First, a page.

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HSBC announce increased profits for 2017. HSBC has announced pre-tax profits of $17.2bn (£12.3bn) for 2017 and say the growth has been primarily fuelled by its expansion in Asia. These figures represent a rise of 141% on the $7.1bn profits announced for 2016. It has to be said the figures for 2016 did include a number of costs, and the announced profits for 2017 were nowhere near pre-tax profit figures announced for the year 2015.

HSBC Profits For Last 12 Months

HSBC is the largest banks with global reach and has increased focus on the Asia market considerably over recent years. The bank commented that wealth management and retail and commercial banking have been key drivers for growth across Asia. It has an increased presence within the Chinese Pearl River Delta area, where it is heavily involved within the infrastructure and real estate sectors. Pre-tax profits from Asia amounted to $15.3bn for the year, representing a rise of 89.3%. In contrast, the bank recorded European losses for the period amounting to $1.9bn, despite the fact that revenues had increased by 7% to $51.4bn. Within Europe HSBC has spent recent months concentrating on streamlining the business in efforts to cut costs.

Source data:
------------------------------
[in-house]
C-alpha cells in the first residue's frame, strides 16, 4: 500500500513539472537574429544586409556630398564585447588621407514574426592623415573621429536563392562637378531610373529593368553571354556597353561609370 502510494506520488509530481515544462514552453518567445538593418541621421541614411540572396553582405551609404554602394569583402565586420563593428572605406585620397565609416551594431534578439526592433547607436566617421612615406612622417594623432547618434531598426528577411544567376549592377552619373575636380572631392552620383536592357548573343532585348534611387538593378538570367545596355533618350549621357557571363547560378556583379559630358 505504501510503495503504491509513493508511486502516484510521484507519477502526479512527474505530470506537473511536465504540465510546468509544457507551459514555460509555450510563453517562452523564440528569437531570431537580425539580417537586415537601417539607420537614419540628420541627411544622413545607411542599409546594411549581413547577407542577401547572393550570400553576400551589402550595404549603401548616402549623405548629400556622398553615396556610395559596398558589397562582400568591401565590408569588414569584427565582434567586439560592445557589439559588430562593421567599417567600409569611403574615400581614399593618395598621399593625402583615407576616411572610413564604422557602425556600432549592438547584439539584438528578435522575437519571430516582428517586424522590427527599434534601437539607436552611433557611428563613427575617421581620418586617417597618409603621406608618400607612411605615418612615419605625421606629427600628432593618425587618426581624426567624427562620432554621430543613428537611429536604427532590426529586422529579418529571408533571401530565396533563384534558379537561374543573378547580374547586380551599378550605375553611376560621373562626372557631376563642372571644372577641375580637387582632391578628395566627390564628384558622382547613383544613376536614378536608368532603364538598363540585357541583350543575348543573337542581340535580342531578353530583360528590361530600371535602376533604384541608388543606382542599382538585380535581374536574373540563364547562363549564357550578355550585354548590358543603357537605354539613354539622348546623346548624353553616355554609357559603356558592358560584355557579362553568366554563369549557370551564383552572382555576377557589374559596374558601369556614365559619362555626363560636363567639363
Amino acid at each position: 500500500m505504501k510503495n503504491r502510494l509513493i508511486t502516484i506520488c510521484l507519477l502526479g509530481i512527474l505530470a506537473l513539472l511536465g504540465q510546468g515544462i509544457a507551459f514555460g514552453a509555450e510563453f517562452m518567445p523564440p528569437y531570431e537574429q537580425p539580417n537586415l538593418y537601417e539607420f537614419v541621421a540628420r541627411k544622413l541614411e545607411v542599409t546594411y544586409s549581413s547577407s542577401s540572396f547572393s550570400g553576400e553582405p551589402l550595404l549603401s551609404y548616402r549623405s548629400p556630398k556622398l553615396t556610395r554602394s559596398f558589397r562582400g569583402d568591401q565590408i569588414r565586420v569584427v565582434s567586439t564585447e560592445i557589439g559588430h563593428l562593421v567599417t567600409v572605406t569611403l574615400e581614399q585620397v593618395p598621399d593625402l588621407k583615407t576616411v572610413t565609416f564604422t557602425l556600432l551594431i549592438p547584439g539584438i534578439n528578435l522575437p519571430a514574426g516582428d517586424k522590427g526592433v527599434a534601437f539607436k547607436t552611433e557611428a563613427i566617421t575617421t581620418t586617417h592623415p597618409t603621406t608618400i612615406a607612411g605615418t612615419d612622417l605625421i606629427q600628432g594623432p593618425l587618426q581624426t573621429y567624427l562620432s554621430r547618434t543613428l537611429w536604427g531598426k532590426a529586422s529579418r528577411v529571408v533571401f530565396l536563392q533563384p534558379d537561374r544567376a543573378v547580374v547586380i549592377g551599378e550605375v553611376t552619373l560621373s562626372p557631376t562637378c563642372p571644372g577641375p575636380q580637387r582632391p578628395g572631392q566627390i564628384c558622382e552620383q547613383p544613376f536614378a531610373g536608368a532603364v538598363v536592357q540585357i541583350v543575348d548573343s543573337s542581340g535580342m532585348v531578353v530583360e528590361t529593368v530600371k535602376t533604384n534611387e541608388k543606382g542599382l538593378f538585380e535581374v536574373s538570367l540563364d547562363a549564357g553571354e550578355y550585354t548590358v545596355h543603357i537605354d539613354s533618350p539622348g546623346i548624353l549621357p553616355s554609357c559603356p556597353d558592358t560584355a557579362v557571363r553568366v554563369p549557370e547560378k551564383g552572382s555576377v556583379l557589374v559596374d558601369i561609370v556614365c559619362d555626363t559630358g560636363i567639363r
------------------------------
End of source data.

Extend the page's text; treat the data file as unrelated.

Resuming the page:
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Cause For Optimism

A bank spokesperson commented that regional trade deals in Asia and lending linked to Belt and Road projects in China gave “cause for optimism“, while Group Chairman, Mark Tucker, said the large increase in reported profits before tax “reflected both a healthy business and the non-recurrence of significant items from 2016″.

Although HSBC’s announcement reflects a great improvement on its results for 2016, they are still significantly less than the $18.9bn reported for 2015 and the market reacted accordingly with HSBC share prices dropping in both Hong Kong and London. Hong Kong recorded a drop of 3.1% in the price of the bank’s shares, while London saw prices drop by 4% in the morning trade. Analysts have commented that the HSBC focus on Asian trade makes sense in many ways as the numbers of middle class and executives are set to balloon over the next 30 years, however, it is risky as it’s too dependent upon a better than average Chinese economic performance.


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Sources:

BBC Business 

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